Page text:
Mauritius looks ever more inviting !!

1. Schooling at private schools
2. Full university costs.
3. Private healthcare costs.
4. Private armed response

This was always the case.. point 4.. not really, but then if you weren’t white you relied on post fact reporting as is the case now with police. Point 3, always relied on state too..

So yah.. that’s pretty much not changed. Quality of such services has changed as their mandate and service area has been extended but then if you wealthy, you can do the above.

With regard to your new list..Uhm again wow u must be affluent, because 1 & 3 is not something most people do. 4.. this was always done especially if you grew up in Cpt as droughts are periodic.. nothing new. 5… Cpt doesn’t really get much potholes so dunno about post 94, but they go thru phases of activeness..
6. Refuse removal workers always went on periodic strike.. nothing special about that either, knowing where to drop off refuse and garden refuse always helped.

So yah.. unless you were privileged prior and post.. for most, things aren’t as dire or bad as it seems but hey, live in your bubble of reinforced ideas and you won’t know this.

I’m not saying it’s all daisies tho.. just that not as bleak as people love making it out to be. Seems this is the new sport people play.

You miss the point. The willing payers are diminishing!!

Dear Sir -Maybe you should move to the free workers paradise of Zim to see how “nothing has changed ” and “bleak” look. Will open your eyes.

Fix your chip.

The golden goose has been cooked. In a world of open markets capital and skill will move to an alternative. Those who remain will unlikely be able or willing to pay for corruption and zero service delivery. The small minority of rich will become richer and the rest will eke out an existence while the middle class dissappears.

I disagree. Municipalities are not businesses trying to make profits but they should be run as sustainable entities.
What we have in SA is unsustainable wages and politically inspired practices of non payments by large swathes of the citizens making it unsustainable.
Then there is the corruption wastage and looting. These topple the budgets every year and the debts are not recoverable.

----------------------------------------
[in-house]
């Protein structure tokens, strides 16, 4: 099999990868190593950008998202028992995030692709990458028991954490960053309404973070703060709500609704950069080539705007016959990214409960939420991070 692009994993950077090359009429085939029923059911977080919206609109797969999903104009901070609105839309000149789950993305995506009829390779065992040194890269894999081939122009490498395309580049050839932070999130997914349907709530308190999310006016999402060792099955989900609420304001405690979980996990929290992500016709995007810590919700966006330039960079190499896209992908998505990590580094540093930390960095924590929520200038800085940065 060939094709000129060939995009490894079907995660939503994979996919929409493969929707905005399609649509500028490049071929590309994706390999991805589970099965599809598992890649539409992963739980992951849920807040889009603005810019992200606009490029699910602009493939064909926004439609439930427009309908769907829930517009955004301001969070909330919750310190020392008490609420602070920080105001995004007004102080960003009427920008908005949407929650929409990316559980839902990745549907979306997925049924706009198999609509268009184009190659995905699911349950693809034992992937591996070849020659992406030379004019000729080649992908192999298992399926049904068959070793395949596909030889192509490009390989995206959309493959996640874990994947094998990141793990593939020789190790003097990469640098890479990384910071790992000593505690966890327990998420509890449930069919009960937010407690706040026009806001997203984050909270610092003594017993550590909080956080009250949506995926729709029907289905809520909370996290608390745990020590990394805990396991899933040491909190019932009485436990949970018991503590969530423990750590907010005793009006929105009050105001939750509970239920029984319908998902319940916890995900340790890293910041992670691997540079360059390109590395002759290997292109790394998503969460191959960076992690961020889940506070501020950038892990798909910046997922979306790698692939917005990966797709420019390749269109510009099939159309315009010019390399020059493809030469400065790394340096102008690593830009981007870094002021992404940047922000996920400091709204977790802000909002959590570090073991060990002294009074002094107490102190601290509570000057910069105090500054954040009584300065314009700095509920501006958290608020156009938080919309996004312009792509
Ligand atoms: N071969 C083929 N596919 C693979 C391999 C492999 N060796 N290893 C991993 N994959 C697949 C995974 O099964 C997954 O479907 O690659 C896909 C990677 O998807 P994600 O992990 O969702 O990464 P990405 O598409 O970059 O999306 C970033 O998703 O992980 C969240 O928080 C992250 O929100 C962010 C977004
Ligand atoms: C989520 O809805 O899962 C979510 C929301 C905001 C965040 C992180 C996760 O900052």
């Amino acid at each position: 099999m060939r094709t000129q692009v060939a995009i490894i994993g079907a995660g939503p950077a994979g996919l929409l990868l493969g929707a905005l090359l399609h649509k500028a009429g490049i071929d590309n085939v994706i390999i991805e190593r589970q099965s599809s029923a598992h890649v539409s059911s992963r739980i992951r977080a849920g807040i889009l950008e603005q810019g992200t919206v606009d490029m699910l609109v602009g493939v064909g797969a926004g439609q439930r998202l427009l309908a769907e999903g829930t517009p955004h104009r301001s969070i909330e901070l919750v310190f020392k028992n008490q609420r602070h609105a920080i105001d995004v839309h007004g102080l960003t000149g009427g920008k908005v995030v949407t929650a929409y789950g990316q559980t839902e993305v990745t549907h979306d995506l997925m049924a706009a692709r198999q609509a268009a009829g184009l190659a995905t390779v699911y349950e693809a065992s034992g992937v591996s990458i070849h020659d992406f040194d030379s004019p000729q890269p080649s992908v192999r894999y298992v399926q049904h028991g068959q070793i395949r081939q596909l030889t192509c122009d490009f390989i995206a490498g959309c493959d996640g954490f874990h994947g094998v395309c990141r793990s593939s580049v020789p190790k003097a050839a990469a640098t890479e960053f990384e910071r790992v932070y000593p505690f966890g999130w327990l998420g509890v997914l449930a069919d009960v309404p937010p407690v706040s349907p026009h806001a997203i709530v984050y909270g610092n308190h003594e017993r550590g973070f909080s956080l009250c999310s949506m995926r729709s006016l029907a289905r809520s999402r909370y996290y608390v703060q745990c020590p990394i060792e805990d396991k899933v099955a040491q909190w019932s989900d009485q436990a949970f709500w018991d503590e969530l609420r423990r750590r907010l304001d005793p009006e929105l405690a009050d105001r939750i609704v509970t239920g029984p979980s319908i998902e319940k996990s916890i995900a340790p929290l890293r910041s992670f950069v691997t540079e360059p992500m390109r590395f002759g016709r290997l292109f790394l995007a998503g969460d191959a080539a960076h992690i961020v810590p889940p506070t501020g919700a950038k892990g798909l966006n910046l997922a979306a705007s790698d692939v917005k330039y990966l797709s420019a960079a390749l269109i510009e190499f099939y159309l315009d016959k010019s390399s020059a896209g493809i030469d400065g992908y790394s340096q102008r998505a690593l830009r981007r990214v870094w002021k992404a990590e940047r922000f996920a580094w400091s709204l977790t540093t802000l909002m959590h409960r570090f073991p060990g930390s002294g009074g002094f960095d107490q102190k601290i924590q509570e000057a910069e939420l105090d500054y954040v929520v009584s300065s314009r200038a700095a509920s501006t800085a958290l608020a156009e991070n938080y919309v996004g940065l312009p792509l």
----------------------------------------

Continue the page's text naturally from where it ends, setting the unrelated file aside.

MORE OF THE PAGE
“Bulk purchases of electricity amounted to just less that R87 billion, indicating that municipalities made a gross profit of more than R20 billion from the sale of electricity.”

In the past municipalities made a cost recovery on electricity.

What is possible justification for a mark up on Eskom electricity is that the municipality has to provide and service a substantial grid. I would say these costs should be recovered from the electricity tariff to residents. But all of this is theoretical as the ANC regime has deliberately destroyed the core of a municipality which should be run by the residents for the residents. They have done this deliberately for self interest.

The article describes a moment in time, but it is the trend over time that tells the story. Municipalities, like all SOE’s, and like the state itself, are in a death-spiral, or a race to the cliff.

The rising cost of electricity, water and municipal services are unsustainable. The amount of “equitable share” households are increasing exponentially. Even the small municipalities in rural areas have more than 4000 equitable share households. These households pay nothing because they cannot afford anything. Then, many can pay but don’t pay.

The resident’s house is collateral for the debt he owes to the municipality. It won’t be long before the municipality owns 90% of the property in all the wards. This is a slow expropriation of property, municipalities are vehicles for communalism, or shared property and resources, like in the rural homelands.

The ANC is taking us on a round trip over 25 years, out of the homelands, for a quick tour through civilization and property rights, and back to the degradation and decay of the homelands.

All the different forms of taxes are cannibalising each other. The redistributive municipal rates and taxes regime puts pressure on the value of properties, lowering VAT, CGT and estate duties when the owner dies. It increases cost for businesses, leading to lower profitability, disinvestment, unemployment and an implosion of tax revenue for the state.

Local government is cannibalising the central government, who cannibalises the nett worth of citizens. This policy of redistributive rates and taxes will redistribute value until the value is depleted, and value is the basis of taxes.

No wonder the ANC wanted the unicity, so that there was the possibility of perpetual cross subsisation.